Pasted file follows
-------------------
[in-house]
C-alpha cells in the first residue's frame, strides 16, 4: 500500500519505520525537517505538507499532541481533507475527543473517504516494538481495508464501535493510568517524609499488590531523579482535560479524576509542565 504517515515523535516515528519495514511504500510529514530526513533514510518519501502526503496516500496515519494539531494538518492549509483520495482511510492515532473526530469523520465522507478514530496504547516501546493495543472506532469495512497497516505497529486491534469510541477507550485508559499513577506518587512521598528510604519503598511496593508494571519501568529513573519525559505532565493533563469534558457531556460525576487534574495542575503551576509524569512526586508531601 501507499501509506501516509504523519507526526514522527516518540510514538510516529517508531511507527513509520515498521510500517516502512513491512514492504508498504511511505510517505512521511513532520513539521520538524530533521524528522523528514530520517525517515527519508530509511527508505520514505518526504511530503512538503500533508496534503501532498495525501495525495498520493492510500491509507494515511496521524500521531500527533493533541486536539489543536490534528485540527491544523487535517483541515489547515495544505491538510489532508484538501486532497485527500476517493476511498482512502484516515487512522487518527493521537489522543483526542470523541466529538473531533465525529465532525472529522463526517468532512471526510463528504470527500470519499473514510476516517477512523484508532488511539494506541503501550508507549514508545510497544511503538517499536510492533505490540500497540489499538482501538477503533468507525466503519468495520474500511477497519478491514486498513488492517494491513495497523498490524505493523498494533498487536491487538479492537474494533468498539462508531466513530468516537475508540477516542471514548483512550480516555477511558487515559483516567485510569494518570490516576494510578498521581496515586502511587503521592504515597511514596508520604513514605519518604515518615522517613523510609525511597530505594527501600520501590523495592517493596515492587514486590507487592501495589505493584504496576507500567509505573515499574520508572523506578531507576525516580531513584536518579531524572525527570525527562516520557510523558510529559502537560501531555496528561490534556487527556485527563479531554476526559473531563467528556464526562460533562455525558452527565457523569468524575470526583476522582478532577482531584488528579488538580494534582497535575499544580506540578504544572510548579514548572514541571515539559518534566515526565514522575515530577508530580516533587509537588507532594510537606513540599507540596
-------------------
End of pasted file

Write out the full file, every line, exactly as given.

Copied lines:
[in-house]
C-alpha cells in the first residue's frame, strides 16, 4: 500500500519505520525537517505538507499532541481533507475527543473517504516494538481495508464501535493510568517524609499488590531523579482535560479524576509542565 504517515515523535516515528519495514511504500510529514530526513533514510518519501502526503496516500496515519494539531494538518492549509483520495482511510492515532473526530469523520465522507478514530496504547516501546493495543472506532469495512497497516505497529486491534469510541477507550485508559499513577506518587512521598528510604519503598511496593508494571519501568529513573519525559505532565493533563469534558457531556460525576487534574495542575503551576509524569512526586508531601 501507499501509506501516509504523519507526526514522527516518540510514538510516529517508531511507527513509520515498521510500517516502512513491512514492504508498504511511505510517505512521511513532520513539521520538524530533521524528522523528514530520517525517515527519508530509511527508505520514505518526504511530503512538503500533508496534503501532498495525501495525495498520493492510500491509507494515511496521524500521531500527533493533541486536539489543536490534528485540527491544523487535517483541515489547515495544505491538510489532508484538501486532497485527500476517493476511498482512502484516515487512522487518527493521537489522543483526542470523541466529538473531533465525529465532525472529522463526517468532512471526510463528504470527500470519499473514510476516517477512523484508532488511539494506541503501550508507549514508545510497544511503538517499536510492533505490540500497540489499538482501538477503533468507525466503519468495520474500511477497519478491514486498513488492517494491513495497523498490524505493523498494533498487536491487538479492537474494533468498539462508531466513530468516537475508540477516542471514548483512550480516555477511558487515559483516567485510569494518570490516576494510578498521581496515586502511587503521592504515597511514596508520604513514605519518604515518615522517613523510609525511597530505594527501600520501590523495592517493596515492587514486590507487592501495589505493584504496576507500567509505573515499574520508572523506578531507576525516580531513584536518579531524572525527570525527562516520557510523558510529559502537560501531555496528561490534556487527556485527563479531554476526559473531563467528556464526562460533562455525558452527565457523569468524575470526583476522582478532577482531584488528579488538580494534582497535575499544580506540578504544572510548579514548572514541571515539559518534566515526565514522575515530577508530580516533587509537588507532594510537606513540599507540596